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I came across this quote in the review of a biography of Gore Vidal that was published in the latest issue of The Economist:

Vidal’s sympathy for Timothy McVeigh, responsible for the Oklahoma City bombing in 1995, may be hard to accept, but far fewer eyebrows will today be raised by his opposition to the Vietnam war (hence the clashes with Buckley), his scorn for Presidents Reagan and George W. Bush, his hostility to American policy in the Middle East, or even his view that America is an empire always in search of an enemy (following the demise of the Soviet Union, “one billion Muslims and the Arabs in particular” would, he said, “make a fine new evil empire to oppose”).

I am not concerned here with whether or not one should share such views but with the internal consistency of one of its elements. Did Vidal offer any arguments as to why an empire would always be in search of an enemy? Why would it have to do that (again, according to Vidal)?

  • Seems as though Vidal might be a bit biased. It's quite possible to see a US that would quite happily leave the world alone if people would just quit attacking it. E.g, Japan & Pearl Harbor, USSR/China and global communism, Muslim jihadists attacking the "Great Satan", &c. – jamesqf Jan 15 '18 at 20:52
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Depends on the empire. Some things are generic. Some are specific (for example, neither Roman need to get more slaves and gold; nor some Mexica Empire's need for more human sacrifices out of war prisoners, are at all applicable to British Empire, or Vidal-imagined "American Empire").

Some of the more generic benefits are:

  • Domestic benefits - political

    Having an armed conflict against an external enemy serves three immediate domestic political benefits:

    1. People tend to unite, and be more supportive of government in such a case.

      This is especially true in more authoritarian states (one reason why I'm heavily skeptical of Vidal's ideas visavi USA - American polity was more dis-united and fractured by US's foreign adventures than united, ever since Vietnam. Or for that matter, Cuba and Philippines and Teddy R's jingoism and its critics).

    2. Any economic (or otherwise) internal issues and difficulties can be blamed on a conflict.

    3. Any domestic undesirables/opposition can be effectively undermined by political association with (real or made up) - or totally neutralized by legal association with (again, real or made up) - the enemy.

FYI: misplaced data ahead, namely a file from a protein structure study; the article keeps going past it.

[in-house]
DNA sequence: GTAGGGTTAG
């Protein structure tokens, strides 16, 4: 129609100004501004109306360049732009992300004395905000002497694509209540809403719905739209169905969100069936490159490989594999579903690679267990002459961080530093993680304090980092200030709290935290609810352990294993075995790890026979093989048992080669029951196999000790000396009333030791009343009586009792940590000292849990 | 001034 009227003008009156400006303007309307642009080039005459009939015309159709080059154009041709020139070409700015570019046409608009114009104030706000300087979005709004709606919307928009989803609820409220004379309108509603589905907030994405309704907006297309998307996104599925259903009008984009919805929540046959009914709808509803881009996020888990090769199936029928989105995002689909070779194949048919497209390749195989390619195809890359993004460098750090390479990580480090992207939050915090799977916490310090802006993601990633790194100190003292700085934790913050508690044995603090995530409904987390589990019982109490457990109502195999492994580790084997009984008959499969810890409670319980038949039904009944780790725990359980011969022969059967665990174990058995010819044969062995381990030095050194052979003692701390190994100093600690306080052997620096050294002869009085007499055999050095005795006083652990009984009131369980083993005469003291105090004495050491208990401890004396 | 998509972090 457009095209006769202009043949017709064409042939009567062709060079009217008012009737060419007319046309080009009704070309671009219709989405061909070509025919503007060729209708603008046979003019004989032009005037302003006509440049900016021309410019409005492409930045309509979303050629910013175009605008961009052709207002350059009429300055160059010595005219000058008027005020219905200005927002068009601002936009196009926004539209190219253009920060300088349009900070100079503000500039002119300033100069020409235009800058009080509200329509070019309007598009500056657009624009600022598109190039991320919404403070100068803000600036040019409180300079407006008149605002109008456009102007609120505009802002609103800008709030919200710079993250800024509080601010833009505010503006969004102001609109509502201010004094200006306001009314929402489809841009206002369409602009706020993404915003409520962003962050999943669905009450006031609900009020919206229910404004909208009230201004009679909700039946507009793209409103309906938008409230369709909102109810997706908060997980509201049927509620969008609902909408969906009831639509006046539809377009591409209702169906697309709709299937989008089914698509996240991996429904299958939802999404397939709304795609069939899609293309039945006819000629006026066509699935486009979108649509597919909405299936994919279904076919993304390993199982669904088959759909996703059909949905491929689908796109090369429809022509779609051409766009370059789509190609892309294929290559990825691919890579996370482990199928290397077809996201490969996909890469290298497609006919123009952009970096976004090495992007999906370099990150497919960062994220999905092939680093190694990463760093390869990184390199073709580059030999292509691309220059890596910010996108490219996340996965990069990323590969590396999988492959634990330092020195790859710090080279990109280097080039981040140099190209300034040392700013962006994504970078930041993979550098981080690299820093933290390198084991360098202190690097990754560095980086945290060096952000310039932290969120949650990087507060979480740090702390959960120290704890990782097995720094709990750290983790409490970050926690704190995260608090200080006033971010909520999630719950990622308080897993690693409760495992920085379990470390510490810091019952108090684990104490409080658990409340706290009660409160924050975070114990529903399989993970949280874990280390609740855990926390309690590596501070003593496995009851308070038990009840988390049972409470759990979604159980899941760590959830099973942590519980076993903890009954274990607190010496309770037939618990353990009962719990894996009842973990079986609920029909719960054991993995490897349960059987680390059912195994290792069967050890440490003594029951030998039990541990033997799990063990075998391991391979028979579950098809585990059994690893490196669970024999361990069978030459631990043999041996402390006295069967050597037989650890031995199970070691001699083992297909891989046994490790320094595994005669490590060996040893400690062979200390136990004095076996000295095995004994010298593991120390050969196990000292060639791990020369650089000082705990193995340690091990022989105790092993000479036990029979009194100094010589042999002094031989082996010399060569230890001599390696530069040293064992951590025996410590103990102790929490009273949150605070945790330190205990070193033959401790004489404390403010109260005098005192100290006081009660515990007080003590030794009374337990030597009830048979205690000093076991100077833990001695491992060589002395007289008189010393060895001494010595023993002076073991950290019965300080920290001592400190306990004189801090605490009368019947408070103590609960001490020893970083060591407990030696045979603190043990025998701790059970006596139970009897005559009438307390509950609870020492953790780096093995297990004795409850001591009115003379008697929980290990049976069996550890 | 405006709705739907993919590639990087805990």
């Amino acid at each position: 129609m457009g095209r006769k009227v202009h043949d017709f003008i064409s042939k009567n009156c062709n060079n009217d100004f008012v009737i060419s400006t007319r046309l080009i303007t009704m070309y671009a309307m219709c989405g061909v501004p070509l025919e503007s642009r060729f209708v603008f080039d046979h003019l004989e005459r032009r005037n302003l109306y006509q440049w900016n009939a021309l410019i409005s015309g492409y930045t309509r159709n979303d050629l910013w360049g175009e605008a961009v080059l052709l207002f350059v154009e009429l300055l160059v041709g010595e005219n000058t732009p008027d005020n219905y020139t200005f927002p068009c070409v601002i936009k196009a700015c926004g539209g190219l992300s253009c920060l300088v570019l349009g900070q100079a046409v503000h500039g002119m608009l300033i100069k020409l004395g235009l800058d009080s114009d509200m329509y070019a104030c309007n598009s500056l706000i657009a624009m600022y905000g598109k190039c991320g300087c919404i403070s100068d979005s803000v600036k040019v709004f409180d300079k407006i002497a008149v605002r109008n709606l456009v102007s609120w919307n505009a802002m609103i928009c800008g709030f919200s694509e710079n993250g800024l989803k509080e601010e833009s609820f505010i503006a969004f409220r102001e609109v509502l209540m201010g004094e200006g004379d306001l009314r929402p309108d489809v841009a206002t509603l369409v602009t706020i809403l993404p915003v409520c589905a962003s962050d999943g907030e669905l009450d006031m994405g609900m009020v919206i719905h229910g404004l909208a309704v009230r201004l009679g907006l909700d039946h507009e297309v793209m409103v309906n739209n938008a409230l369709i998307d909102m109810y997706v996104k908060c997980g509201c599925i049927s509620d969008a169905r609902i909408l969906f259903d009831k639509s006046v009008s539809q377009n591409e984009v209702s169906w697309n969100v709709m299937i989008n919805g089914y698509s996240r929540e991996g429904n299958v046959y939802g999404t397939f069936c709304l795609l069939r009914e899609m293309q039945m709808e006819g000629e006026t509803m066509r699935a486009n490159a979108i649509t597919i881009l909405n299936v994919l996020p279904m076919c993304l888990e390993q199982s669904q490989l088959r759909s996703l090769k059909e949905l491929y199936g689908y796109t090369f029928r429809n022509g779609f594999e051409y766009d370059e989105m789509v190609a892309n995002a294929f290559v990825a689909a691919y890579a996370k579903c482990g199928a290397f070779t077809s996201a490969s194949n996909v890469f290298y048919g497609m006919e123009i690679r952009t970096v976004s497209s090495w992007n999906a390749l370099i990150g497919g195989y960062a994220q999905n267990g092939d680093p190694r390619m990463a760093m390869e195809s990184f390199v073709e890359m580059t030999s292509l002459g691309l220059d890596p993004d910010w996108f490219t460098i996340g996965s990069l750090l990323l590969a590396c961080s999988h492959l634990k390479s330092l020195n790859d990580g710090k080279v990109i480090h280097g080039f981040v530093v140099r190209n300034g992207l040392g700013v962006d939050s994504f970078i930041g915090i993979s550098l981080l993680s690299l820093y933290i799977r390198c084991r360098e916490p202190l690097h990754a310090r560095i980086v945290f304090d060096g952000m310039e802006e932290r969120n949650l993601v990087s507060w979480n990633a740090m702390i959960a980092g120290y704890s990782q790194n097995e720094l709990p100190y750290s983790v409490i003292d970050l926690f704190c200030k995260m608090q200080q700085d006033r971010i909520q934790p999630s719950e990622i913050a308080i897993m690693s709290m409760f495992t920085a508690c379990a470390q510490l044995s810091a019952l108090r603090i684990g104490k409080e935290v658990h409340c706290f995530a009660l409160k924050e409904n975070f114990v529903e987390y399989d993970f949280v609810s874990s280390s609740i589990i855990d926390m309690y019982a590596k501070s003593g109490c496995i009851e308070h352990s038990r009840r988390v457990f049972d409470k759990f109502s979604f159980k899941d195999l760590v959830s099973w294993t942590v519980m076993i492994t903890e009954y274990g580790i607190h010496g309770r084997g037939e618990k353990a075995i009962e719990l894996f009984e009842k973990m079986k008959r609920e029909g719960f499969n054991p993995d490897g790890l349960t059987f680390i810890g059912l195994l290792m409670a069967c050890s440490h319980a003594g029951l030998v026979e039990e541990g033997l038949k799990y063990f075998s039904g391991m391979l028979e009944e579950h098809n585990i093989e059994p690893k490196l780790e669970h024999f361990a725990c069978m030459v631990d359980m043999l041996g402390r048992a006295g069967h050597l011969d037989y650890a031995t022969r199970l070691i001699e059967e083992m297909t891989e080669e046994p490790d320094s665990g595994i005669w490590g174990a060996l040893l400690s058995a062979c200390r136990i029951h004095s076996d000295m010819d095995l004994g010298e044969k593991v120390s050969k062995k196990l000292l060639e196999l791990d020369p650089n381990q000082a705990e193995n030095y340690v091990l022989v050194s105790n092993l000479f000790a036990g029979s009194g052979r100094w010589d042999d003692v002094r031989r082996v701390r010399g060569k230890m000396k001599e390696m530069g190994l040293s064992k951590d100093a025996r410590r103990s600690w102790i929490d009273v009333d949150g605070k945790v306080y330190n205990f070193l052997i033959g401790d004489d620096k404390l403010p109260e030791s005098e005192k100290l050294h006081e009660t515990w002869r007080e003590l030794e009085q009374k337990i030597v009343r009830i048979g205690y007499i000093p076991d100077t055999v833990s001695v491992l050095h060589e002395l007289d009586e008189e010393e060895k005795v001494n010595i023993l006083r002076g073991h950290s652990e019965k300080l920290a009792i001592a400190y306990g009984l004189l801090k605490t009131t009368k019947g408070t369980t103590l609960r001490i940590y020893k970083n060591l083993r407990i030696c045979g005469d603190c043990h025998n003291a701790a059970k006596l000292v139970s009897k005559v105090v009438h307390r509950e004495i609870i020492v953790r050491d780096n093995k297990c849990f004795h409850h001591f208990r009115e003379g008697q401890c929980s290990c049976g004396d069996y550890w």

• Domestic benefits - economic

    War is good for economy. Sad but true, ESPECIALLY for an empire that doesn't suffer the negative externalities of war as much in the form of destruction on its soil.

    • Military spending improves the economy (See aftermath of both WWI and WWII for USA),

    • Significantly boosts R&D which has knock-on effects later on. (significant example)

    • Other effects are more-productive populace (people who went through either military training or worked for defense are generally an "upgrade").

    • Increase in territory and population is generally good for economy. Rome (as is often the case when discussing empires) is a good poster boy here - their economy and history truly was an example of the whole being greater than the parts. Ditto for British Empire.

  • Foreign benefits - access to markets

    Winning over an opponent tends to open their markets to you, improving trade. Opium Wars are one of the typical examples given.

  • Foreign benefits - access to resources

    The ur-example is of course Spain and its extraction of precious metals out of colonies.

  • Geopolitical benefits - increase in defenses

    • Increase territory, to provide defensive depth. This is the case with both Han China and Russia (ref: any Stratfor publication on the topic).

    • Increase in population. At its height, most of Rome's legions weren't from Italy - they were from conquered territory. For that matter, same applied to British Empire's ground-pounding forces in WWI, where BEF was a minor-sized force and most of the manpower came from Ireland, Canada, Australia, India etc....

  • Accidents of geopolitics

    Well, "accidents" are less in terms of it accidentally happening, and more in terms of conflicts arising even absent the empire's desire for them, merely from conflicting geopolitical forces and desires.

    A good example is USA's WWII participation. USA really didn't want or need a fight with Japan. However, Nippon's designs on Greater East Asian Co-Prosperity Sphere put its interests in direct conflict with USA. Similar with America-Spanish war over Cuba.

    • I have recently heard a rather well-supported theory that this is largely how Roman empire grew. They had an attacking barbarian enemy at the border. In the effort to secure the empire, they would attack and conquer that enemy. Then... surprisingly, that barbarian enemy's neighbour would be at the border and start attacking the Rome in turn. Lather, rinse, repeat till you hit British Isles.

More special case benefits:

  • A noted, Mexica Empire had a specific religion which required human sacrifices to War God (Danielle Bolelli's recent History on Fire podcast had several excellent episodes on Cortez and the Spanish conquest of Mexica empire, for those not in the mood for more scholarly history books on the topic; and it covered pre-Cortez Mexica pretty well).

  • In ancient times, war allowed you to take slaves. This was very clear in Rome's example.

  • I think the last bullet about slaves fits in the "Foreign benefits - access to resources" section. Probably the Mexica Empire's quest for victims to be sacrified too. – Evargalo Jan 15 '18 at 15:54

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